Although not a well-known Linux command, alternating current can provide very useful statistics on user login time. In its simplest form, it will show you how long users have been on the system over the time period covered by the wtmp case. All you have to type is “ac” to get a figure showing the overall connection time for all users.
$ ac total 8360.60
The figure above indicates that users spent a total of 8,360.6 hours on the system. Looking at the wtmp file with the who order, we can see that recorded connections started on June 6th – just over 6 months earlier.
$ who /var/log/wtmp | head -2 shs tty2 2022-06-06 16:00 (tty2) shs pts/1 2022-06-06 16:23 (192.168.0.12)
To view schedules by user, add the -p argument (of people).
$ ac -p popeye 1081.10 nemo 2301.70 shark 801.00 shs 4176.80 total 8360.6
To view daily login totals, you can use the ac d (day) command. Add one grep command if you only want to see connection times for a month.
$ ac -d | grep Oct | head -11 Oct 1 total 46.21 Oct 2 total 55.09 Oct 3 total 34.50 Oct 4 total 69.48 Oct 5 total 50.73 Oct 6 total 44.85 Oct 7 total 25.05 Oct 8 total 74.49 Oct 9 total 44.88 Oct 10 total 34.28 Oct 11 total 38.36
Channeling the output of the ac d order at head command is another way to see how far back the wtmp the file goes.
$ ac -d | head -1 Jun 6 total 82.92
You can also channel the alternating current exit to the tail command to see the most recent days. This provides the current day as well as previous days of the month.
$ ac -d | tail -10 Nov 1 total 121.79 Nov 2 total 24.86 Nov 3 total 25.75 Nov 4 total 24.63 Nov 5 total 25.03 Nov 7 total 52.97 Nov 8 total 26.86 Nov 9 total 27.66 Nov 10 total 24.56 Today total 14.91
If you have wtmp data from another period or another system saved in a file, you can run a alternating current command against this file like this:
$ ac -f /var/log/Jupiter total 5434.7
The ac h (help) will provide a summary of the command’s many options.
$ ac -h Usage: ac [OPTION] ... OPTIONS: -d, --daily-totals Print totals for each day -p, --individual-totals Print time totals for each user -f, --file
Read from --complain Print errors for whatever problem --reboots Count the time between login and reboot --supplants Count the time between logins on the terminal --timewarps Count the time between login and time warp --compatibility Shortcut for --reboots --supplants --timewarps -a, --all-days Do not skip days without login activity --tw-leniency Set the time warp leniency in seconds --tw-suspicious Set the time warp suspicious in seconds --print-year Print year when displaying dates --print-zeros Don't suppress zeros in category totals --debug Print verbose internal information -V, --version Show version and exit -h, --help Show help and exit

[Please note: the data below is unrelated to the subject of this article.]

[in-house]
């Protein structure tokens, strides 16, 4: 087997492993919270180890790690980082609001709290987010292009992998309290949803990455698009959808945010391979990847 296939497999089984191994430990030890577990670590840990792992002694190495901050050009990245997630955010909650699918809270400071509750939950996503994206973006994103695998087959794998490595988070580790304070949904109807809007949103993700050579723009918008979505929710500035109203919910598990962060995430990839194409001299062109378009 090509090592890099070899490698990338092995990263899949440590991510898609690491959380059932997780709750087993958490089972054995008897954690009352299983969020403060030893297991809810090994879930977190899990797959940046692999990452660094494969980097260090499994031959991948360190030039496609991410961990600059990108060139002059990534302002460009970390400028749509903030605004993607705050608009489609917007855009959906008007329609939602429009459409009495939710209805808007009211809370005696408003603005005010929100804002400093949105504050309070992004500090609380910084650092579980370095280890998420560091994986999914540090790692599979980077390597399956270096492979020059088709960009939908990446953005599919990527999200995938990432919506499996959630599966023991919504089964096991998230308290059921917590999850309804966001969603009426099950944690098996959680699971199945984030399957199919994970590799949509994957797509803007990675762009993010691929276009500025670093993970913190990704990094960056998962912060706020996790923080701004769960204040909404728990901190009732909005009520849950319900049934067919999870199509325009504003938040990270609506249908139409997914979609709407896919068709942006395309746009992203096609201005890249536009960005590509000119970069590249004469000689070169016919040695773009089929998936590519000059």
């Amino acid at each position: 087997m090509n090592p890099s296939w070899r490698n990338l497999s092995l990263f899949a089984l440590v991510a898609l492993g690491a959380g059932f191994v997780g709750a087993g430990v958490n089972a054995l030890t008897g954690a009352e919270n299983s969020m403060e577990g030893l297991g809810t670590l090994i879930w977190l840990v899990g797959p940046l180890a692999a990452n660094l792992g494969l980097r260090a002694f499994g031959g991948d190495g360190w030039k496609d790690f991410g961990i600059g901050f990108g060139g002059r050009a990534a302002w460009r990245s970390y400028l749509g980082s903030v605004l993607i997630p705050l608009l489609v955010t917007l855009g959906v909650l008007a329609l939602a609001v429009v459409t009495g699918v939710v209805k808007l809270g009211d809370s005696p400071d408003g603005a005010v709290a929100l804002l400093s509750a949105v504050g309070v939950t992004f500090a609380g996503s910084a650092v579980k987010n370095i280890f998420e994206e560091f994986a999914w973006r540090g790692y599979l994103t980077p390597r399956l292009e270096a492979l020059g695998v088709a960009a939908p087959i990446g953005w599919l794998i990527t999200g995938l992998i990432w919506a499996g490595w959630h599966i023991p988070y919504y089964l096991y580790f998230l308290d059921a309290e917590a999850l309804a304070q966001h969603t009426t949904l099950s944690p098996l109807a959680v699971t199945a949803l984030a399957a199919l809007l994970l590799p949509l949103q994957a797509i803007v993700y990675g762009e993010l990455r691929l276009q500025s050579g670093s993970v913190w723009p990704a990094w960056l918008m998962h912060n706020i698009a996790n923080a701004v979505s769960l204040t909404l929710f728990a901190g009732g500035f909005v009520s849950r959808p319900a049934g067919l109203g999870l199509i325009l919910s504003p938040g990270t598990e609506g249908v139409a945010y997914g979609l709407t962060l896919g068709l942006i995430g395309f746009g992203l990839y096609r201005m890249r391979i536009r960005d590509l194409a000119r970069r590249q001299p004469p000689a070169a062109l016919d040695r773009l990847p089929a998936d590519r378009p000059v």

The system default login accounting file is /var/log/wtmp. While the alternating current Command summaries are usually more useful, you can view each entry in this file if you see the need. Use the who /var/log/wtmp order as shown below. Piping from its outlet to the After The command will allow you to slowly go through the details and get an idea of how much and how often the particular system is used.
$ who /var/log/wtmp | more shs pts/1 2022-06-07 06:40 (192.168.0.6) shs pts/2 2022-06-07 08:26 (192.168.0.12) shark pts/3 2022-06-07 09:00 (192.168.0.12) nemo pts/2 2022-06-07 10:09 (192.168.0.11) nemo pts/2 2022-06-07 11:05 (192.168.0.11) nemo pts/2 2022-06-07 12:12 (192.168.0.6) shs pts/2 2022-06-07 13:50 (192.168.0.12) nemo pts/2 2022-06-07 14:15 (192.168.0.11) shs pts/1 2022-06-06 16:23 (192.168.0.12) shs tty2 2022-06-06 16:00 (tty2) shs pts/1 2022-06-06 17:32 (192.168.0.12) shs tty2 2022-06-06 17:17 (tty2) shs tty2 2022-06-06 17:21 (tty2) shs pts/1 2022-06-06 18:35 (192.168.0.6) shark pts/2 2022-06-07 18:26 (192.168.0.6)
The alternating current command renders the information stored in the wtmp record more accessible. If you want to know how long users spend logged into a system or how often they log in, this is exactly what you need. Probably meaning “accounting”, the alternating current The command allows you to display the data in the wtmp file in several very useful ways.
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